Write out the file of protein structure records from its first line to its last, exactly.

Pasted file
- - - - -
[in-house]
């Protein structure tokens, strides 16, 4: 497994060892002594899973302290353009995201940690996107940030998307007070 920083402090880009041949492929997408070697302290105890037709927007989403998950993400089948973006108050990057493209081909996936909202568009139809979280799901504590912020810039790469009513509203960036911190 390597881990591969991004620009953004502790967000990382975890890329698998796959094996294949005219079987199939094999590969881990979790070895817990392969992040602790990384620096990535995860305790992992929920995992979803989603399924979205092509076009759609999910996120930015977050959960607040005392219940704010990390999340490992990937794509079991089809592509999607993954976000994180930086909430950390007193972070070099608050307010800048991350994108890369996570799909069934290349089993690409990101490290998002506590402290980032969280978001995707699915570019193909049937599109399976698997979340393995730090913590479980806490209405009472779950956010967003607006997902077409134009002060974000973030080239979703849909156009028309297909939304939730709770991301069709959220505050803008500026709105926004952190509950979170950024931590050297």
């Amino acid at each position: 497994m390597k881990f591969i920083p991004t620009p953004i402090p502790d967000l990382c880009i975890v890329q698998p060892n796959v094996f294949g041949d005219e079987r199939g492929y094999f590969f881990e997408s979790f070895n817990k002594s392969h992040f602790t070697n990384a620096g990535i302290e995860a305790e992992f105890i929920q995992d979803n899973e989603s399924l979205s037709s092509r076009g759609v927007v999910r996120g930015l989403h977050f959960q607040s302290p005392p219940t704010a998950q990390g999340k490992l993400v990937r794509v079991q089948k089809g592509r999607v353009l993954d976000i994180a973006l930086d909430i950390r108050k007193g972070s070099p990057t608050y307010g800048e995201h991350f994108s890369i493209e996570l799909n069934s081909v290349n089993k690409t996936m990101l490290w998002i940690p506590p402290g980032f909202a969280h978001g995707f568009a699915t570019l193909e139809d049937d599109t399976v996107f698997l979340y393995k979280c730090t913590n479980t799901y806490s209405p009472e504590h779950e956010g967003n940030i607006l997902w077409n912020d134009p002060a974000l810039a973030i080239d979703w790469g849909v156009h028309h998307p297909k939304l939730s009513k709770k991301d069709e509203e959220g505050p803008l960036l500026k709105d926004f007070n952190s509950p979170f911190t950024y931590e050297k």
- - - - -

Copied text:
[in-house]
């Protein structure tokens, strides 16, 4: 497994060892002594899973302290353009995201940690996107940030998307007070 920083402090880009041949492929997408070697302290105890037709927007989403998950993400089948973006108050990057493209081909996936909202568009139809979280799901504590912020810039790469009513509203960036911190 390597881990591969991004620009953004502790967000990382975890890329698998796959094996294949005219079987199939094999590969881990979790070895817990392969992040602790990384620096990535995860305790992992929920995992979803989603399924979205092509076009759609999910996120930015977050959960607040005392219940704010990390999340490992990937794509079991089809592509999607993954976000994180930086909430950390007193972070070099608050307010800048991350994108890369996570799909069934290349089993690409990101490290998002506590402290980032969280978001995707699915570019193909049937599109399976698997979340393995730090913590479980806490209405009472779950956010967003607006997902077409134009002060974000973030080239979703849909156009028309297909939304939730709770991301069709959220505050803008500026709105926004952190509950979170950024931590050297």
């Amino acid at each position: 497994m390597k881990f591969i920083p991004t620009p953004i402090p502790d967000l990382c880009i975890v890329q698998p060892n796959v094996f294949g041949d005219e079987r199939g492929y094999f590969f881990e997408s979790f070895n817990k002594s392969h992040f602790t070697n990384a620096g990535i302290e995860a305790e992992f105890i929920q995992d979803n899973e989603s399924l979205s037709s092509r076009g759609v927007v999910r996120g930015l989403h977050f959960q607040s302290p005392p219940t704010a998950q990390g999340k490992l993400v990937r794509v079991q089948k089809g592509r999607v353009l993954d976000i994180a973006l930086d909430i950390r108050k007193g972070s070099p990057t608050y307010g800048e995201h991350f994108s890369i493209e996570l799909n069934s081909v290349n089993k690409t996936m990101l490290w998002i940690p506590p402290g980032f909202a969280h978001g995707f568009a699915t570019l193909e139809d049937d599109t399976v996107f698997l979340y393995k979280c730090t913590n479980t799901y806490s209405p009472e504590h779950e956010g967003n940030i607006l997902w077409n912020d134009p002060a974000l810039a973030i080239d979703w790469g849909v156009h028309h998307p297909k939304l939730s009513k709770k991301d069709e509203e959220g505050p803008l960036l500026k709105d926004f007070n952190s509950p979170f911190t950024y931590e050297k």